Figure 1. Constant light exposure aggravated obesity and visceral adiposity in HFD rats. (A) Calorie intakes, (B) average calorie intakes, (C) body weights, (D) final body weights, (E) body fat mass, and (F) relative visceral fat weight. Data were expressed as Mean ± SEM, n = 7 per group, a1p < 0.05, a2p < 0.01, a3p < 0.001, vs. ND-LD group; b1p < 0.05, b2p < 0.01, vs. ND-LL group; c1p < 0.05, vs. HFD-LD group.
Effects of Constant Light Exposure on Glucose Homeostasis and Serum Lipid Profiles
In normal chow fed rats, serum TC in the ND-LL group was significantly higher than that of the ND-LD group (Table 1). During the IPGTT, blood glucose levels at 30and 60 min in the ND-LL group were higher than those noted in the ND-LD group. The area under the curve (AUC) of the IPGTT in the ND-LL group was higher than that in the ND-LD group (Figures 2A,B). ITT suggested an increased tendency of AUCITT in the ND-LL group vs. the ND-LD group (p = 0.0844) (Figures 2C,D).
Table 1. Comparison of serum lipids, AST/ALT and serum IL-6, TNF-α among groups at the end of the experiment.
Figure 2. Effects of constant light exposure on glucose homeostasis. (A) IPGTT, (B) AUC of IPGTT, (C) ITT (% basal), and (D) AUC of ITT. Data were expressed as Mean ± SEM, n = 7 per group, a1p < 0.05, a2p < 0.01, a3p < 0.001, vs. ND-LD group; b1p < 0.05, b2p < 0.01, vs. ND-LL group; c1p < 0.05,c2p < 0.01 vs. HFD-LD group.
In HFD rats, serum TC and LDL-C in the HFD-LL group was significantly higher than those in the HFD-LD group (Table 1). During IPGTT, the HFD-LL group displayed increased levels of blood glucose starting at 15 min post-glucose injection vs. the HFD-LD group (Figure 2A). ITT demonstrated greater insulin resistance in the HFD-LL group vs. the HFD-LD group (Figure 2D).
Constant Light Exposure Promotes the Progress of NAFLD in HFD Rats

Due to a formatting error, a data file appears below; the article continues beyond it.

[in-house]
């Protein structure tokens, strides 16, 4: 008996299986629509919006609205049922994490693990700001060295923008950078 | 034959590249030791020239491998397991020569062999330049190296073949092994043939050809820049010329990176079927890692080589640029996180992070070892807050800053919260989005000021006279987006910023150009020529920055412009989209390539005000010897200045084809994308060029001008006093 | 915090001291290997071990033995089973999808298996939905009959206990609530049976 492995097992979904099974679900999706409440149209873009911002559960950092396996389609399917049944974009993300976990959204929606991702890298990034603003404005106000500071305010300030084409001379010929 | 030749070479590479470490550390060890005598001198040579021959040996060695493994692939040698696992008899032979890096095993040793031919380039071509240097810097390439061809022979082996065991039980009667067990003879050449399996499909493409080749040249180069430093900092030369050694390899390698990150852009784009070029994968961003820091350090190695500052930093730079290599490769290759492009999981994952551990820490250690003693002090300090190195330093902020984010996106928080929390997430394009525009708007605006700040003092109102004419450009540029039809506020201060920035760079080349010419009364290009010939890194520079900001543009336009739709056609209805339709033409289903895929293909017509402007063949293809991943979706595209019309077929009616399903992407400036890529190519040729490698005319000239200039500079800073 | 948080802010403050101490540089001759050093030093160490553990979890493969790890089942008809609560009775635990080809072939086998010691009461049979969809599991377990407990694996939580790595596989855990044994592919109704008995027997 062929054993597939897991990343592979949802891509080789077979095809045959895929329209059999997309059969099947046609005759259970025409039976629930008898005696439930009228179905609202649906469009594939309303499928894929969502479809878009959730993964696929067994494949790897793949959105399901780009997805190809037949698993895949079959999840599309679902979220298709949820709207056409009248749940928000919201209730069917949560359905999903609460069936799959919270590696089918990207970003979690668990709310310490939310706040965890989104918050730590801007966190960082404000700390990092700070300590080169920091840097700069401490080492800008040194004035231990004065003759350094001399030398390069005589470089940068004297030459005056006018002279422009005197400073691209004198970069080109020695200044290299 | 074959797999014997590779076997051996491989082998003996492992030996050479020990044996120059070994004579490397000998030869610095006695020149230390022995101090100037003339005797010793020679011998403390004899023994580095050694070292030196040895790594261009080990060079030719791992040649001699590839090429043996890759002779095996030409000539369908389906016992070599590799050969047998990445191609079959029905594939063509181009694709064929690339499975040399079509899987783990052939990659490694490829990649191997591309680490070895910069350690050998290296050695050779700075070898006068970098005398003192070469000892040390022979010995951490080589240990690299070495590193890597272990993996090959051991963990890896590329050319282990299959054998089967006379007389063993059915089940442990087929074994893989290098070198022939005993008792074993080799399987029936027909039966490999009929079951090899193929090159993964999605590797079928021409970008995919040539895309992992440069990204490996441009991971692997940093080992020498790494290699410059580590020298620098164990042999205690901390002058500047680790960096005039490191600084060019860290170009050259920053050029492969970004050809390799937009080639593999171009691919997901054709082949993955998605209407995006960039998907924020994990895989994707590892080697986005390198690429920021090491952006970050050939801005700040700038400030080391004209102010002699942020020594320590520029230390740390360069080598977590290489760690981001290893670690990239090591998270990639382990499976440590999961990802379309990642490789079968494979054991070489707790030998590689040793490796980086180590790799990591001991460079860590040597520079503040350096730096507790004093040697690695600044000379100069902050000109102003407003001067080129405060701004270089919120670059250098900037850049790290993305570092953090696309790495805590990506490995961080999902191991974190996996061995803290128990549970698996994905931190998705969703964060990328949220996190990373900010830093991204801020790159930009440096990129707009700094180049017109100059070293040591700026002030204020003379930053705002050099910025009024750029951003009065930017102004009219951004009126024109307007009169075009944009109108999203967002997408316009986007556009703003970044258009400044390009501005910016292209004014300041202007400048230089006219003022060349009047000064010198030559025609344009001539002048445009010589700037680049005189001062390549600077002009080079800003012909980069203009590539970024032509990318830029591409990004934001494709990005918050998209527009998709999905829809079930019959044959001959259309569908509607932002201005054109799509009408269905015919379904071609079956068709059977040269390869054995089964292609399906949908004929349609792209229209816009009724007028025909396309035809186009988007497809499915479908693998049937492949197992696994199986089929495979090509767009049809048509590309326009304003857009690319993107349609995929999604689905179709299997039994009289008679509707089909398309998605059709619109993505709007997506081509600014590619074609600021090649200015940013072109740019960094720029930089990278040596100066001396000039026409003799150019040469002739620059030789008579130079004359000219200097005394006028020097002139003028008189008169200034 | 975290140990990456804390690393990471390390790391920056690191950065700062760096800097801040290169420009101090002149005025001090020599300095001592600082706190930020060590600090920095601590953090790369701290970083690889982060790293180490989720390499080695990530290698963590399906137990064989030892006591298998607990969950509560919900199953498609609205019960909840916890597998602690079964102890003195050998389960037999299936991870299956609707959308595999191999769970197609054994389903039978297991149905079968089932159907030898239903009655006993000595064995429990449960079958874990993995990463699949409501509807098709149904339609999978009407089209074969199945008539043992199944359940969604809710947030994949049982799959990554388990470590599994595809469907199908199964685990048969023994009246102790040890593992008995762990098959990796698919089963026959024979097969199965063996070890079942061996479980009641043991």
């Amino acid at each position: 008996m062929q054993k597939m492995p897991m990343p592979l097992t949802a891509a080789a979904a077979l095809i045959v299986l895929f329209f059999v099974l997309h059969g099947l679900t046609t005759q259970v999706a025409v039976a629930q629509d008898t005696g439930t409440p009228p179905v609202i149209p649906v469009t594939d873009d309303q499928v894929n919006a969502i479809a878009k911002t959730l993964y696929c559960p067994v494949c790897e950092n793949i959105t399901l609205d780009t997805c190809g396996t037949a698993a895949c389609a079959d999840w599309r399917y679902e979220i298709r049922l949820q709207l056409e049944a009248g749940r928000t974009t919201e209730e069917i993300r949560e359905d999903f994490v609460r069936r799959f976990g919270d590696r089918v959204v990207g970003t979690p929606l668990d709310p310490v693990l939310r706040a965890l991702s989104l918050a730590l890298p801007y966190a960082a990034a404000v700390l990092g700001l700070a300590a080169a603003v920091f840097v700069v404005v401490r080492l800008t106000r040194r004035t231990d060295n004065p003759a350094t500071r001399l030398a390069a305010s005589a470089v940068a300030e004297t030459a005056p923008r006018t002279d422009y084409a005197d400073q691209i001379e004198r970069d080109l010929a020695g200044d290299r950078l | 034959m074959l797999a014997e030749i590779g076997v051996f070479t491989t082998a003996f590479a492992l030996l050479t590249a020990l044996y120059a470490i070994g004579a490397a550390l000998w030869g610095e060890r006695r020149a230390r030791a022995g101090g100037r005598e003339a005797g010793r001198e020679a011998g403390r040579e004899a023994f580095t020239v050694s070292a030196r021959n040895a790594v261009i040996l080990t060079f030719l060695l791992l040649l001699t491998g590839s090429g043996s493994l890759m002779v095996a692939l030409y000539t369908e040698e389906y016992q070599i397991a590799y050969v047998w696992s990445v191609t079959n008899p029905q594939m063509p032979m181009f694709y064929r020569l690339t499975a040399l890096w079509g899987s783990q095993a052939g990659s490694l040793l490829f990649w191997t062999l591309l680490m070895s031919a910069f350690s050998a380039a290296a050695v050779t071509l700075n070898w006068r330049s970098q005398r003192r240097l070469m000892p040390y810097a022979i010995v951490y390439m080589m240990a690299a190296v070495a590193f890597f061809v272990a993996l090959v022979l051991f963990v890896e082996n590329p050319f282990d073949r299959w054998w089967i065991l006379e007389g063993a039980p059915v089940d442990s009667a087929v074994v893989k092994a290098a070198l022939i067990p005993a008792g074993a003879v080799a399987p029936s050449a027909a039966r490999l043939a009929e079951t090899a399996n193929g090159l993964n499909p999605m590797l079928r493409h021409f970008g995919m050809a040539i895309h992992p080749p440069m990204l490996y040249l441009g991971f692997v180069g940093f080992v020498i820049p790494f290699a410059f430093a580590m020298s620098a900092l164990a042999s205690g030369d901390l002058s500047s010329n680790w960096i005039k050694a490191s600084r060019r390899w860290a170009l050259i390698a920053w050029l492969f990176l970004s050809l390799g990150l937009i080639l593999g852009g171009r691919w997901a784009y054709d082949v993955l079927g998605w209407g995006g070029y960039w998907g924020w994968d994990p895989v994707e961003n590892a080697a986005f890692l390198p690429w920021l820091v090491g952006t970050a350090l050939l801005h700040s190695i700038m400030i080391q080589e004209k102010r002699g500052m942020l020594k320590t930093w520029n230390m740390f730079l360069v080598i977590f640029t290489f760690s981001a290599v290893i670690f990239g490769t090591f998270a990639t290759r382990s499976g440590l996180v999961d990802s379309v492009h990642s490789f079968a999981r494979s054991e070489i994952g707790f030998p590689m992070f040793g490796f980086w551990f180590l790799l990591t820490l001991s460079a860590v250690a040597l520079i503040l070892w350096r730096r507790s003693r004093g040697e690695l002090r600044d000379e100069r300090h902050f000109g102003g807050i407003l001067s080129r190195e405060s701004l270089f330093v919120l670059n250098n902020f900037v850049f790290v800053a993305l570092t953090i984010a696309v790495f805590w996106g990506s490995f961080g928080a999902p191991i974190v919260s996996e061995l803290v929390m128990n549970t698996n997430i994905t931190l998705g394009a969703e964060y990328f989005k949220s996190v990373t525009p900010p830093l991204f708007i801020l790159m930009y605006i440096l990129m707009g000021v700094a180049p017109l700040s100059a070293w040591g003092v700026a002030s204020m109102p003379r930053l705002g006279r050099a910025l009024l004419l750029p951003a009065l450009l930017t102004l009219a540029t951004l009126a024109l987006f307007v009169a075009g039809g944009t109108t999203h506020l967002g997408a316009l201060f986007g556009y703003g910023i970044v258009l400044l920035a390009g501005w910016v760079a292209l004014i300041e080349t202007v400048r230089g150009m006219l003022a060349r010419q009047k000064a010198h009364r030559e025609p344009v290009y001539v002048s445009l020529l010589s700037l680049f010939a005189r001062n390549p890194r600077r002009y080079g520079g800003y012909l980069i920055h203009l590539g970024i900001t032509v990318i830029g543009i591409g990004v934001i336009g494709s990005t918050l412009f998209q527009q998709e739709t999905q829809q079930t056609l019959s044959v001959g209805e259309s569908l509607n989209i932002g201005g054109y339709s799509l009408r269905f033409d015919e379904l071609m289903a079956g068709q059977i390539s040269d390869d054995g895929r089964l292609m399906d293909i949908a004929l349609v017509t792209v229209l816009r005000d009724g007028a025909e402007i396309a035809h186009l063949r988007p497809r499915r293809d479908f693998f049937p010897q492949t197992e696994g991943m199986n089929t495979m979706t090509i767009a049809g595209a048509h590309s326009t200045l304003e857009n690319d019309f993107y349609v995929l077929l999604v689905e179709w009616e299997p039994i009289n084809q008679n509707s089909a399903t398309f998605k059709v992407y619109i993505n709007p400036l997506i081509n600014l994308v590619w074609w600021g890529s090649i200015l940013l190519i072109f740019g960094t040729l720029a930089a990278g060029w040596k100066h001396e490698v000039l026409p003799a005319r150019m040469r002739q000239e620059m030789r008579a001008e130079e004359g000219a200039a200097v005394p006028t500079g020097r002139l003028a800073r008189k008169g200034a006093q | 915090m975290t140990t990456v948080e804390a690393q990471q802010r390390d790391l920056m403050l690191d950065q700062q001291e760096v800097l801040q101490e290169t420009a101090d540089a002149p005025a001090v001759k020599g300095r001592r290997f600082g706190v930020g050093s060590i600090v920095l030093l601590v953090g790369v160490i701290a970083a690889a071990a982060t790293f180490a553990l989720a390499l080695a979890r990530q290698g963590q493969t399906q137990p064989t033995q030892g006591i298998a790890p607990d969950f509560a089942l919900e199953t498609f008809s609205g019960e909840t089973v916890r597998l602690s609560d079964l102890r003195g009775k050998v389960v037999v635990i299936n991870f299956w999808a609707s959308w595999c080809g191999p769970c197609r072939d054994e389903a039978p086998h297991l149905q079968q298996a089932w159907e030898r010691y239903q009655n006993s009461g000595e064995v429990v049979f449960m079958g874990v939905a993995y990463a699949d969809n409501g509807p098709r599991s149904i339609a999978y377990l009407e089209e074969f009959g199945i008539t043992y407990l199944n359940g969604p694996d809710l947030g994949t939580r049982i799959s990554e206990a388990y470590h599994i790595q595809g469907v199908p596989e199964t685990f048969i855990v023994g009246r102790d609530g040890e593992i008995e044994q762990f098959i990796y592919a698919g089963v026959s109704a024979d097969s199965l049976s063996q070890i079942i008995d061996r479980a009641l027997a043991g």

Compared with the ND-LD group, the ND-LL group had increased serum IL-6 concentration and AST/ALT ratio (Table 1). Liver histopathological examination showed more inflammatory cell infiltration in the ND-LL group as well (Figures 3A,B).
Figure 3. Constant light exposure aggravated the progression of NAFLD/NASH. (A) Representative pictures of H&E staining (200 × magnifications) in liver tissue. (B) NAFLD activity score. Data were expressed as Median, a1p < 0.05, a3p < 0.001, vs. ND-LD group; b3p < 0.001, vs. ND-LL group; c1p < 0.05, c2p < 0.01, vs. HFD-LD group.
In HFD rats, hepatic steatosis and inflammatory infiltrates were significantly elevated in the HFD-LL group (Figure 3A). Also, the HFD-LL group had higher NAS and inflammation scores than the HFD-LD group (p < 0.05, Figure 3B). Serum TNF-α, IL-6, and AST/ALT ratio were also higher in the HFD-LL group (Table 1).
Constant Light Exposure Altered Intestinal Microbial Communities
There were no significant differences in alpha diversity and beta diversity between the ND-LD and ND-LL groups (Figures 4A,B). LEfSe analysis showed the relative higher abundance of Protobacteria, Firmicutes, Spirochaetes phylum, Spirochaetes class, Spirochaetales order, Spirochaetaceae, and Odoribacteraceae families, and Treponema genus in the ND-LL group compared to the ND-LD group (Figure 4F).